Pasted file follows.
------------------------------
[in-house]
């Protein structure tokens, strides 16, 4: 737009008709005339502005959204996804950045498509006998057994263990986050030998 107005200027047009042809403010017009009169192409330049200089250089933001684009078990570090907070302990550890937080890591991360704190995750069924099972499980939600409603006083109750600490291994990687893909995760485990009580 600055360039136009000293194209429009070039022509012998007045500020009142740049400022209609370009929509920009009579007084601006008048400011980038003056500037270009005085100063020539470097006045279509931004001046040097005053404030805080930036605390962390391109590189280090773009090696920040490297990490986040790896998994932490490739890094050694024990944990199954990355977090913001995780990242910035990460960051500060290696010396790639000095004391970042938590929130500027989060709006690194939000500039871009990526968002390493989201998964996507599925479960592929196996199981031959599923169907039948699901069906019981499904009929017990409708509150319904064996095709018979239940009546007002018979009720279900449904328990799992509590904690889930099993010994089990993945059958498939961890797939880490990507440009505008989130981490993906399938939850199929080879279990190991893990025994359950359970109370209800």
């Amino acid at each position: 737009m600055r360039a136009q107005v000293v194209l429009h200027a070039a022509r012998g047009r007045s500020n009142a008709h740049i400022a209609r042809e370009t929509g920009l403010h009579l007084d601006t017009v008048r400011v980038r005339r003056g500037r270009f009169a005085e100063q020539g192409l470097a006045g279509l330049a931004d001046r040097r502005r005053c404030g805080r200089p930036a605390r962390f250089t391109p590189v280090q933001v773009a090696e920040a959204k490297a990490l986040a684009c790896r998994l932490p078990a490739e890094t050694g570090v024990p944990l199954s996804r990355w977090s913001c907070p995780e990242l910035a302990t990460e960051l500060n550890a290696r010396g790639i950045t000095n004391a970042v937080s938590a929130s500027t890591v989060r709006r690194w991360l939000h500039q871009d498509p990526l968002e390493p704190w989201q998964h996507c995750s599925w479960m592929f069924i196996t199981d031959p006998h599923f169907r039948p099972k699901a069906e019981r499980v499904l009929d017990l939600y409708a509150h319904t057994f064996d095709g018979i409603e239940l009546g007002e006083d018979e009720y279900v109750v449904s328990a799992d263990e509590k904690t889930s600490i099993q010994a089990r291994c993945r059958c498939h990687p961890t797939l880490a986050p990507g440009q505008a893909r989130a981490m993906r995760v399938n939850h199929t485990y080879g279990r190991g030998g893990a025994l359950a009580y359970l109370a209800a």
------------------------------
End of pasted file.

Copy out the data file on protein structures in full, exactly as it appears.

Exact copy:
[in-house]
């Protein structure tokens, strides 16, 4: 737009008709005339502005959204996804950045498509006998057994263990986050030998 107005200027047009042809403010017009009169192409330049200089250089933001684009078990570090907070302990550890937080890591991360704190995750069924099972499980939600409603006083109750600490291994990687893909995760485990009580 600055360039136009000293194209429009070039022509012998007045500020009142740049400022209609370009929509920009009579007084601006008048400011980038003056500037270009005085100063020539470097006045279509931004001046040097005053404030805080930036605390962390391109590189280090773009090696920040490297990490986040790896998994932490490739890094050694024990944990199954990355977090913001995780990242910035990460960051500060290696010396790639000095004391970042938590929130500027989060709006690194939000500039871009990526968002390493989201998964996507599925479960592929196996199981031959599923169907039948699901069906019981499904009929017990409708509150319904064996095709018979239940009546007002018979009720279900449904328990799992509590904690889930099993010994089990993945059958498939961890797939880490990507440009505008989130981490993906399938939850199929080879279990190991893990025994359950359970109370209800």
């Amino acid at each position: 737009m600055r360039a136009q107005v000293v194209l429009h200027a070039a022509r012998g047009r007045s500020n009142a008709h740049i400022a209609r042809e370009t929509g920009l403010h009579l007084d601006t017009v008048r400011v980038r005339r003056g500037r270009f009169a005085e100063q020539g192409l470097a006045g279509l330049a931004d001046r040097r502005r005053c404030g805080r200089p930036a605390r962390f250089t391109p590189v280090q933001v773009a090696e920040a959204k490297a990490l986040a684009c790896r998994l932490p078990a490739e890094t050694g570090v024990p944990l199954s996804r990355w977090s913001c907070p995780e990242l910035a302990t990460e960051l500060n550890a290696r010396g790639i950045t000095n004391a970042v937080s938590a929130s500027t890591v989060r709006r690194w991360l939000h500039q871009d498509p990526l968002e390493p704190w989201q998964h996507c995750s599925w479960m592929f069924i196996t199981d031959p006998h599923f169907r039948p099972k699901a069906e019981r499980v499904l009929d017990l939600y409708a509150h319904t057994f064996d095709g018979i409603e239940l009546g007002e006083d018979e009720y279900v109750v449904s328990a799992d263990e509590k904690t889930s600490i099993q010994a089990r291994c993945r059958c498939h990687p961890t797939l880490a986050p990507g440009q505008a893909r989130a981490m993906r995760v399938n939850h199929t485990y080879g279990r190991g030998g893990a025994l359950a009580y359970l109370a209800a």